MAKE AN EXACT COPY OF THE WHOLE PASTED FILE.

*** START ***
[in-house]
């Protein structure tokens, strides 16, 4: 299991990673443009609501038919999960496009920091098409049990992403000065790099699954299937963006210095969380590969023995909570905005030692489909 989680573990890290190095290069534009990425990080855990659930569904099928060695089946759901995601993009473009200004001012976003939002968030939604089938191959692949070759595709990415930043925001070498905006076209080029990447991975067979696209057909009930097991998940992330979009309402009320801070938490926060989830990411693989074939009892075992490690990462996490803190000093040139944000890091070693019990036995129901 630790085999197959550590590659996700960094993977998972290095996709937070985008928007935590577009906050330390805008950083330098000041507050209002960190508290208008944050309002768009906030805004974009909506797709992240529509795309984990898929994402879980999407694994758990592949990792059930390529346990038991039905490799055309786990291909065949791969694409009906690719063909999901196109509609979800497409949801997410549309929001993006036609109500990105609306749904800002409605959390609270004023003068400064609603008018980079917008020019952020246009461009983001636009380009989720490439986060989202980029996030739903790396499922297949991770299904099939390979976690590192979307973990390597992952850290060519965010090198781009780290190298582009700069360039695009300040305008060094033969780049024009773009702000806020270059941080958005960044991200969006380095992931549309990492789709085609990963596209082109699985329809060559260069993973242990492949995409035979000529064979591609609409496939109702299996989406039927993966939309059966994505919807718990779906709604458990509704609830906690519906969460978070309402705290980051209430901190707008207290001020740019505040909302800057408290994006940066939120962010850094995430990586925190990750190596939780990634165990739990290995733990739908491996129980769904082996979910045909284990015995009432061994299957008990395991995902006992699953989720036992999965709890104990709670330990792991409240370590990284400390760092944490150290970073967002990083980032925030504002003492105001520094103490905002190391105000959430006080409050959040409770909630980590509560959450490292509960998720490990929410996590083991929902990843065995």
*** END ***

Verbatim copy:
[in-house]
């Protein structure tokens, strides 16, 4: 299991990673443009609501038919999960496009920091098409049990992403000065790099699954299937963006210095969380590969023995909570905005030692489909 989680573990890290190095290069534009990425990080855990659930569904099928060695089946759901995601993009473009200004001012976003939002968030939604089938191959692949070759595709990415930043925001070498905006076209080029990447991975067979696209057909009930097991998940992330979009309402009320801070938490926060989830990411693989074939009892075992490690990462996490803190000093040139944000890091070693019990036995129901 630790085999197959550590590659996700960094993977998972290095996709937070985008928007935590577009906050330390805008950083330098000041507050209002960190508290208008944050309002768009906030805004974009909506797709992240529509795309984990898929994402879980999407694994758990592949990792059930390529346990038991039905490799055309786990291909065949791969694409009906690719063909999901196109509609979800497409949801997410549309929001993006036609109500990105609306749904800002409605959390609270004023003068400064609603008018980079917008020019952020246009461009983001636009380009989720490439986060989202980029996030739903790396499922297949991770299904099939390979976690590192979307973990390597992952850290060519965010090198781009780290190298582009700069360039695009300040305008060094033969780049024009773009702000806020270059941080958005960044991200969006380095992931549309990492789709085609990963596209082109699985329809060559260069993973242990492949995409035979000529064979591609609409496939109702299996989406039927993966939309059966994505919807718990779906709604458990509704609830906690519906969460978070309402705290980051209430901190707008207290001020740019505040909302800057408290994006940066939120962010850094995430990586925190990750190596939780990634165990739990290995733990739908491996129980769904082996979910045909284990015995009432061994299957008990395991995902006992699953989720036992999965709890104990709670330990792991409240370590990284400390760092944490150290970073967002990083980032925030504002003492105001520094103490905002190391105000959430006080409050959040409770909630980590509560959450490292509960998720490990929410996590083991929902990843065995």